Last year I spoke at 10 different events (I think) and was very lucky to be nominated in the Tribal Awards for my Intro to R session. I did just a couple of different session titles and I don’t think I managed the whole process very well.

To be an easier speaker to deal with, I’m trying to be more organised so that the selection process of myself & topics is easier whilst also ensuring I don’t develop too many presentations at the last minute.

Having dealt with awesome serial speakers, Tobiasz Koprowski and Denny Cherry, from the organiser end they did a few things which made it much easier to deal with them, particularly given the breadth of topics they can cover!

Tobiasz

Tobiasz had a spreadsheet that contained session info:

  • Title
  • Abstract
  • Level
  • Contains real examples or demos
  • Track
  • Whether it could be a session and/or a pre-con event

Pros

  • Spell checking – so long as you know can spell check or hit F7 in Excel, you can check to make sure your abstracts have correct spellings
  • Filterable – as an organiser you might be looking for criteria less about specific session content and more about fit in terms of levels and tracks. Having a spreadsheet enables easy filtering on such criteria to assist with decision making

Cons

  • Abstract variations – different conferences want different length variants and it would make the spreadsheet very wide to add all of these as columns, degrading readability
  • Text formatting and encoding – a persistent issue for event organisers is formatting of abstracts and bios due to myriad copy and pastes. The use of Excel means that there is a whole raft of formatting to start with before the transformations start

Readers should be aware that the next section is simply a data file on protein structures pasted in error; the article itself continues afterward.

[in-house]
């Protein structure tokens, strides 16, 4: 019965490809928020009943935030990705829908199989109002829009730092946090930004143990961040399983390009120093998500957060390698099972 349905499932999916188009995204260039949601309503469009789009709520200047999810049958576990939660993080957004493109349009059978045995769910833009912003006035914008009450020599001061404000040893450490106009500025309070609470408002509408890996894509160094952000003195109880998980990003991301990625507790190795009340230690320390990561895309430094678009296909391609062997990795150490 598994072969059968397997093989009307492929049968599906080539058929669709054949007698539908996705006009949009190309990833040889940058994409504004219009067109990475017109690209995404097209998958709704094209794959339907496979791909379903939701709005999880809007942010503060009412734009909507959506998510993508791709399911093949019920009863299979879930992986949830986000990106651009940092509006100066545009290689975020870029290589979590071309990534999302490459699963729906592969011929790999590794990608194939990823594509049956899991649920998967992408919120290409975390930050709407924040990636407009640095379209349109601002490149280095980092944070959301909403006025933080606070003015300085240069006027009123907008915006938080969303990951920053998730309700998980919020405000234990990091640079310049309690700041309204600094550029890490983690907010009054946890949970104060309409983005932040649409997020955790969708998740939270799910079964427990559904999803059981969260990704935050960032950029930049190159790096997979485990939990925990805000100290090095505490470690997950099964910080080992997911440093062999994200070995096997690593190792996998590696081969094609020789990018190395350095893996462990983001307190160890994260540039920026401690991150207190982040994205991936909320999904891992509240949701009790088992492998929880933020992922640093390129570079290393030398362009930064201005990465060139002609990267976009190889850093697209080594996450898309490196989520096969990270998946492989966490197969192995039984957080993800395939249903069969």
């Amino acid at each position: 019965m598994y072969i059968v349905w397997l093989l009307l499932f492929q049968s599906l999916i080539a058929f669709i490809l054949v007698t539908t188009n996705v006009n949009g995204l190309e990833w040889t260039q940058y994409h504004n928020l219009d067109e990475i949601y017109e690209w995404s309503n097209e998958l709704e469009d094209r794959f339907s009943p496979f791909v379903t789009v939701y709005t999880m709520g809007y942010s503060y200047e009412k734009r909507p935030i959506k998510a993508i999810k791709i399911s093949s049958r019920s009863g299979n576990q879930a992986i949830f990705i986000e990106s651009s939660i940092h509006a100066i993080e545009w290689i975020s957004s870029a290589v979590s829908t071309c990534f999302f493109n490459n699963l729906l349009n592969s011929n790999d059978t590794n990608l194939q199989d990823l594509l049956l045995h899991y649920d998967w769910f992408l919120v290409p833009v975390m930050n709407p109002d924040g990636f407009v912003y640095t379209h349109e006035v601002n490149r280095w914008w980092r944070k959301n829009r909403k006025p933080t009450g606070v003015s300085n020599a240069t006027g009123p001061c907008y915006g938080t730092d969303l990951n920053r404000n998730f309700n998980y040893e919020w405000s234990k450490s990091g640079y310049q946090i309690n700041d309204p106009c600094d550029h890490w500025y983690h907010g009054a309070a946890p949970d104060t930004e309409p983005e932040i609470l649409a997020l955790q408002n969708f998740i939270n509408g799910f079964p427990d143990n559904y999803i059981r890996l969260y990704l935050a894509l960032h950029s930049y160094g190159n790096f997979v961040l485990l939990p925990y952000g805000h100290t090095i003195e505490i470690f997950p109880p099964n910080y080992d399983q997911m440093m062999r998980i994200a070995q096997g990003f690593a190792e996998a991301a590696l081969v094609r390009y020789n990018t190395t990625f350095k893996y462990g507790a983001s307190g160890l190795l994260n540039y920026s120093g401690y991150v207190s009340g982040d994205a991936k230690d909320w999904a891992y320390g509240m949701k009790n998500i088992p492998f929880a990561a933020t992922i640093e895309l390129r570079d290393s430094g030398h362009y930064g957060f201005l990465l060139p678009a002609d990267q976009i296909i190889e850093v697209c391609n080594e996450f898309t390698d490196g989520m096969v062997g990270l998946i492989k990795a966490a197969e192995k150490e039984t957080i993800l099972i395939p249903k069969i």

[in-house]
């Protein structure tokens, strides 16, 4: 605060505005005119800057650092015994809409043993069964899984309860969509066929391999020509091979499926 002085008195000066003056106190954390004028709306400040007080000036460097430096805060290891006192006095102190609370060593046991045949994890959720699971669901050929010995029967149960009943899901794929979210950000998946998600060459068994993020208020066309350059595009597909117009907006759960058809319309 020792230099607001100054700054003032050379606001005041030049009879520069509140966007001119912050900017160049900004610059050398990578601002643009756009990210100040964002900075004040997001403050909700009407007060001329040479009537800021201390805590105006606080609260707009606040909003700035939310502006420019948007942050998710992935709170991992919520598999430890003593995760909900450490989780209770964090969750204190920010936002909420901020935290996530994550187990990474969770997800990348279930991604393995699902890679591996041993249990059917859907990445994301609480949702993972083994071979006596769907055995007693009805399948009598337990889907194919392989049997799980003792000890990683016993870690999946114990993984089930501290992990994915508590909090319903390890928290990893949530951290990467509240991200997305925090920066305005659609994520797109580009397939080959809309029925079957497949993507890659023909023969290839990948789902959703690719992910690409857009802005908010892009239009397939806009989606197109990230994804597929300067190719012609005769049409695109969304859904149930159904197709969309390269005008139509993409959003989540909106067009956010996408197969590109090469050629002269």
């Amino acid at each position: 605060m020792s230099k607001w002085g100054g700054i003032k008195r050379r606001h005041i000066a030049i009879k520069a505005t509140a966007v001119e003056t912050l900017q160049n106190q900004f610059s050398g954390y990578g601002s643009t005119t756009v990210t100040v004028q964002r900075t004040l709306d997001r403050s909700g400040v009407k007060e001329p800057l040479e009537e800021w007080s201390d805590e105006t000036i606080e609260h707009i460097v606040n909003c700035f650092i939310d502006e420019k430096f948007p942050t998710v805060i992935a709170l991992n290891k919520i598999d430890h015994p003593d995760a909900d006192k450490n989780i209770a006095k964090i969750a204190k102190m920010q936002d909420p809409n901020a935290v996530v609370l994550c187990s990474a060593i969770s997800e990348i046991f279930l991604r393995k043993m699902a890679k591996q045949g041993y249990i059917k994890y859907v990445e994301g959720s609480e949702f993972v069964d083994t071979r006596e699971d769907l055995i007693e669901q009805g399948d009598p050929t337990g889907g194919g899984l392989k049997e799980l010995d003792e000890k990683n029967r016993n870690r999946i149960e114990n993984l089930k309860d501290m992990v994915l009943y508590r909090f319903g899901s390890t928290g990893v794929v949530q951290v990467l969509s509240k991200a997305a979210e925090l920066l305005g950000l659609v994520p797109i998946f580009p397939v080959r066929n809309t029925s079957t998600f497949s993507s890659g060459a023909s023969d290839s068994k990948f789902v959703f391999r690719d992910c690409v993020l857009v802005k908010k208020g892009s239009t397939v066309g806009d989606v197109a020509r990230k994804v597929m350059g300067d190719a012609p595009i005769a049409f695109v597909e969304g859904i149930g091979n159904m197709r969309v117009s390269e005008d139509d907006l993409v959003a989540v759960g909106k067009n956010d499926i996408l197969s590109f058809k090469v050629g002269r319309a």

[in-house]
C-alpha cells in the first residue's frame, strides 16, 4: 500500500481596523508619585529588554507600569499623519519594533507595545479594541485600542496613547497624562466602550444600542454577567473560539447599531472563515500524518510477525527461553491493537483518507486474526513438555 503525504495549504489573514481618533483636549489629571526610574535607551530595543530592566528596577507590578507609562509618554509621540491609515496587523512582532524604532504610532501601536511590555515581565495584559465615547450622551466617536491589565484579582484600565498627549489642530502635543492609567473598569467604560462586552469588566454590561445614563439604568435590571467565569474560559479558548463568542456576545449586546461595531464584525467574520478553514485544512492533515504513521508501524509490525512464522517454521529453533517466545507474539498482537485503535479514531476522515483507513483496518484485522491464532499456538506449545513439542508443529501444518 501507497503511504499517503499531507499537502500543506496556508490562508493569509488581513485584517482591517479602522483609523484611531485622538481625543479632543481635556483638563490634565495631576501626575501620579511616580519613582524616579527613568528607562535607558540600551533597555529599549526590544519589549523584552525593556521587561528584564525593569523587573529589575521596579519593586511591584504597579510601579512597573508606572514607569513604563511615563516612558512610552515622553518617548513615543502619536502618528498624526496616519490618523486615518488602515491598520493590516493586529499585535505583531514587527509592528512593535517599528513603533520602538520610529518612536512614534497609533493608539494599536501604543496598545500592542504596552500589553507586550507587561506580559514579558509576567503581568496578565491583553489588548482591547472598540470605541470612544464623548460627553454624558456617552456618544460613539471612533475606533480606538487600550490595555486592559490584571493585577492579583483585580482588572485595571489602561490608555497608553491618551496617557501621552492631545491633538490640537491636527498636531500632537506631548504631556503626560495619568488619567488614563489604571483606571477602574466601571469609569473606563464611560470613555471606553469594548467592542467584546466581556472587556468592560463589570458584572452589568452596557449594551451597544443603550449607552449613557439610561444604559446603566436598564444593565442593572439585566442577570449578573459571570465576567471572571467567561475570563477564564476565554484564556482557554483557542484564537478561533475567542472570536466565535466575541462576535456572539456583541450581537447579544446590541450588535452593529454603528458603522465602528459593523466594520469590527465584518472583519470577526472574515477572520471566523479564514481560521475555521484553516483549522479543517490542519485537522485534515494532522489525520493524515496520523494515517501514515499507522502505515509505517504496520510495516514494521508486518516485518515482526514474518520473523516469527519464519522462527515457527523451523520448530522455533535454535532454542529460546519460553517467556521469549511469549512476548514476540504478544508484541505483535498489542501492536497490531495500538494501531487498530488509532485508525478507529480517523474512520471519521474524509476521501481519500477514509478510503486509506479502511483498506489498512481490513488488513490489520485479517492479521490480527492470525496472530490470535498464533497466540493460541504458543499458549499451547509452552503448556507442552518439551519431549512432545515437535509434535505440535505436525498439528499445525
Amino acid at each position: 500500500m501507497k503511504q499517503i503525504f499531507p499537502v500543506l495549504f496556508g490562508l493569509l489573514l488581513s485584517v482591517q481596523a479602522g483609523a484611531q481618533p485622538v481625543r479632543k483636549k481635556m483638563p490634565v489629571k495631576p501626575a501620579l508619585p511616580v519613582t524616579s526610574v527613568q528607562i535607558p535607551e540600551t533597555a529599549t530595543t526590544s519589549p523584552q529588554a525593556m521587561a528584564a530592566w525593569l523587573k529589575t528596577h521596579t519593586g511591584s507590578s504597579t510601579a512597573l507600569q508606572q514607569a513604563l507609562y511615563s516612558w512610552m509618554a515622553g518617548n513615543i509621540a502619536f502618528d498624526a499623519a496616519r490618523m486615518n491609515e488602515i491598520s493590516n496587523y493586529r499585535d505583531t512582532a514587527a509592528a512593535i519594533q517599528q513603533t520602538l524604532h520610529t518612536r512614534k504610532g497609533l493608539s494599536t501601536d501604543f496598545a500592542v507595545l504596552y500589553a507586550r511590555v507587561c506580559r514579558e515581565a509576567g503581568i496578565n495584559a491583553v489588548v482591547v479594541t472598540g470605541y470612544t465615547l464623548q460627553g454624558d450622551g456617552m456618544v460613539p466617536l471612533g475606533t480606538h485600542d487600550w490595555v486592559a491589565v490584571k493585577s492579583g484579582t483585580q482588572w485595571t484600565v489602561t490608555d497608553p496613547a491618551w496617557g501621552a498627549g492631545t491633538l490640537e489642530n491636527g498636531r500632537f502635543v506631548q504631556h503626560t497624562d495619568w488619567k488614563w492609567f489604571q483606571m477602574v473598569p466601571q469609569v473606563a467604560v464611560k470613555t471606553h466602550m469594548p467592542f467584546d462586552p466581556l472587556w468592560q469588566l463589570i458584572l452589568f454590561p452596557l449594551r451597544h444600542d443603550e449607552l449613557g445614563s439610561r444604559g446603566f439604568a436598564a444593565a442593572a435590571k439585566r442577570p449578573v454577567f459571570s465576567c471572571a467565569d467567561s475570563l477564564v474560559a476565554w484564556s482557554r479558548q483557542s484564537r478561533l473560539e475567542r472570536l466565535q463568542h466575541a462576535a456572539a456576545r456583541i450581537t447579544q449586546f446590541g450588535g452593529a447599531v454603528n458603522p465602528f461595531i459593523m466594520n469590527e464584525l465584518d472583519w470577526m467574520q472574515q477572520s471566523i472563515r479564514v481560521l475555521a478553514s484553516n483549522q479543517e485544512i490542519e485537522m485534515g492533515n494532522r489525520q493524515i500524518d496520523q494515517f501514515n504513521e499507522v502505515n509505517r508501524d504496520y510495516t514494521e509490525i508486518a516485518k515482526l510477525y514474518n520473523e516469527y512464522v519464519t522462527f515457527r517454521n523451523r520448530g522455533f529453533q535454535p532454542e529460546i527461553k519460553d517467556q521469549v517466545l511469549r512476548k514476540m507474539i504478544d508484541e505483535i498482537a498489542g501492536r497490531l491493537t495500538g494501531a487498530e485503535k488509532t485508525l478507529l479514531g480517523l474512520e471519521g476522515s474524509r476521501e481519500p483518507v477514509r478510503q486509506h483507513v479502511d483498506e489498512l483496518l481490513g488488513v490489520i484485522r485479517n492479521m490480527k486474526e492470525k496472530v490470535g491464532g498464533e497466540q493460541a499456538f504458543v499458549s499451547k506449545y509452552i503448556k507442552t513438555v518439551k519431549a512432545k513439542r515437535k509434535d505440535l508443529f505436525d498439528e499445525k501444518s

Denny

Denny had a .txt file for each session abstract.

Pros

  • Clarity – no risk of faff as it’s just plain text and no risk of confusion due to applied filters or other issues (it happens to the best of us!)
  • No text formatting or encoding – whether it’s Denny copying and pasting into a session submission form or an event organiser putting it onto a site or a guidebook, this is going to come through in the destination formatting and provide fewer issues down the line

Cons

  • No overview – a lack of a spreadsheet / summary document makes it difficult for narrowing down choices based on selection criteria like level and track suitability
  • No metadata or abstract variants – where no info is provided about the session other than the abstract, it makes it difficult to provide all the requisite information that can be required

Best of both worlds

So looking at their two methods, there’s some clear things I can do to provide a better experience for myself as form filler and for event organisers than the average speaker.

  • Maintain an easy to peruse summary of all my sessions
  • Keep plain-text files of each session

My own spin

Of course, just doing what others are doing isn’t enough for me – I have to tweak! So the further enhancements are:

  • Metadata in the .txt filenames
  • Consistent layouts that use markdown style minimal formatting
  • Include all necessary metadata like level and session length in the file
  • Use of Notepad++ and then Word to generate abstracts and verify spelling and grammar
  • Bit.ly links to the Dropbox folder of abstracts, to the session roster, and to my bio to allow easy referencing instead of sending it all via email

Where next?

It’s probably not a new system I’m using and I’m sure there’s room for improvement. For instance, if I made them more markdown heavy then that’s great for me as I can use R to knit them together into PDFs, Word docs etc, but not everyone works on markdown (yet!).

In the next blog posts I’ll cover the topic generation process, and the submission processes I’m using but for this post I just wanted to cover the management of the session abstracts.

If you’re an organiser, what are your pet peeves and what could I be doing better?

If you’re a speaker, what do you do to maintain all your sessions?

 

Organised speaking – session abstracts
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What do you think?